Benz: Right, that's right. So even though as interest rates hit and some higher-yielding bonds come online, investors do see their price negatively or will see the prices of their bonds negatively affected during this time period. So one strategy, one stress test that I have been urging investors to go through is find bond--say they have bond funds in their holding--find the duration of that product, find the SEC yield of that product. Duration is a measure of interest-rate sensitivity, subtract the SEC yield from the duration, the amount that you are left over with is roughly the amount that you could expect to see that product loose in a one-year period in which interest rates went up by one percentage point, which is a much bigger move than anyone's expecting, but nonetheless something to think about.
So say you have some sort of an intermediate-term fund in your portfolio today. Maybe it has a duration of four and half years and its yield, it's SEC yield is 2%. So that would be a roughly 2.5% loss on that product in that one-year period in which rates went up by one percentage point. Definitely not welcome for the safe part of your portfolio. But my guess is for most investors, probably not as bad as they envisioned when they thought about the implications of rising rates on their fixed-income portfolios.
Glaser: You were just talking about core bond funds. We think of government bond funds as being particularly susceptible to interest-rate increases. What other categories do you think are very exposed kind of levered to potential changes in interest rates?
Benz: Well that's a good point Jeremy. Before we leave this duration stress test idea, I want to point out that it will tend to be most useful for kind of that high-quality portfolio, that high-quality fund in your portfolio. It will be less useful for some of the noncore fixed-income types, such as high-yield bonds, emerging-markets bonds, and so forth.
But I think you raised a really valuable question, which is, yes, government bonds are usually the most susceptible when we have interest-rate changes for better or for worse. And the key reason is that government bonds are perceived to have no credit risk. So it's fairly easy to gauge the impact that interest-rate changes will have on their performance and on their prices.
With other bond types it's not as clear cut. But I would say that perhaps given that we've seen yields across the board so compressed that perhaps there is a little less margin for error with say junk bond portfolios, than perhaps there was even a year ago. So one thing we've seen on junk bonds, for example, is that the spread between Treasury yields and junk bond yields has compressed to like five percentage points today, whereas it was eight percentage points earlier this year. So that means that from a practical standpoint high-yield bonds have less of a cushion against these price changes than they once did. Their yields simply aren't as high, and I was talking to our colleague Eric Jacobson about this this morning.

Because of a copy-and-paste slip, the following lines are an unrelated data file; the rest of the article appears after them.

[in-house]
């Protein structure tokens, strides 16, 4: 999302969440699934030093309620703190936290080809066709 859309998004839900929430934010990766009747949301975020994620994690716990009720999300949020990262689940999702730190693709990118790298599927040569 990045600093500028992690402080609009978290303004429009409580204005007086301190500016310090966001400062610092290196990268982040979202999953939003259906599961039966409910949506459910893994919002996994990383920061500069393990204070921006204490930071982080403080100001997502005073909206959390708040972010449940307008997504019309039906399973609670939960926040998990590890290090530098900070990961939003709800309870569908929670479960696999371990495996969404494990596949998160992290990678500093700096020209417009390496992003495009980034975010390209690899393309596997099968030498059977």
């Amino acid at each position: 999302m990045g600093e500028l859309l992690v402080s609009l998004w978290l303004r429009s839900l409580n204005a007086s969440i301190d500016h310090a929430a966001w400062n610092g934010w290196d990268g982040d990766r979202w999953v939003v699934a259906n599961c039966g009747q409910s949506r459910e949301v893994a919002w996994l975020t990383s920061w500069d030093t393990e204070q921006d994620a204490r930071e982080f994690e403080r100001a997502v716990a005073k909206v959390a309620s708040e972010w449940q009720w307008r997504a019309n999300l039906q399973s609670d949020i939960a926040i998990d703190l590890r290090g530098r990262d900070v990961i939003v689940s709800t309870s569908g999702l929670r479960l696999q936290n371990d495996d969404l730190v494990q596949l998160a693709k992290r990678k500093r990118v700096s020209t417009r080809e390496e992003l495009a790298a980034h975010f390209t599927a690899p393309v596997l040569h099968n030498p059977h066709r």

In real terms, these businesses that turn to the debt markets to finance their business operations tend to get hit in these periods of rising rates. A lot of high-yield debt issuance is pretty short term, and so that means that a company issuing this type of debt is likely going to have to go back to the markets, perhaps pay an even higher-priced to service that debt than they did before. So he points out that it's a real headwind from a business standpoint when yields go up, that it does affect some of these highly leveraged companies. So high-yield bond funds would be a category that I would say, yes, they may move less than government bond funds in such an environment, but they won't be impervious.
TIPS are another category. I think investors may have heard about, well, Treasury inflation-protected securities, or TIPS, help shield you against inflation risk. Well they don't shield you against interest-rate risk. In fact, oftentimes we see those things moving in the same direction where you've got the TIPS fund that gives you the inflation adjustment at your principal level, while at the same time you are incurring a little bit of price depreciation when interest rates are increasing, and of course interest rates are often increasing when inflation is moving up. So that's another category to keep an eye on. That's one reason why I have recommended for investors with shorter time horizons that they think about some sort of a short-term TIPS product because it tends to carry less interest-rate-related volatility. The durations on some of the core TIPS products are long like eight years. So you need to be careful there certainly if you have near term income needs, you'll see a lot of price volatility on some of those core TIPS products.
And finally I would say any equity type, where investors are looking to it to be sort of a bond substitute, I think we'll see some price related volatility in a period of rising rates. So utilities, REITs, some of the consumer staples stocks with healthy dividends, some of the pharma names with healthy dividends. But particularly those types of firms where the dividend is one of the main attractions for investors owning it. There is not a growth story, there is not a reason to expect that there will be a lot of capital appreciation. I would expect when we start to see higher yields come online that some investors will say, well if I can get a safer yield over here in bonds, I may not want to be in this equity. So I think we'll probably see a little downward pressure on some of those high income producing equities.
Glaser: Christine, thanks for your perspective today.
Benz: Thank you Jeremy.
Glaser: From Morningstar, I'm Jeremy Glaser. Thanks for watching.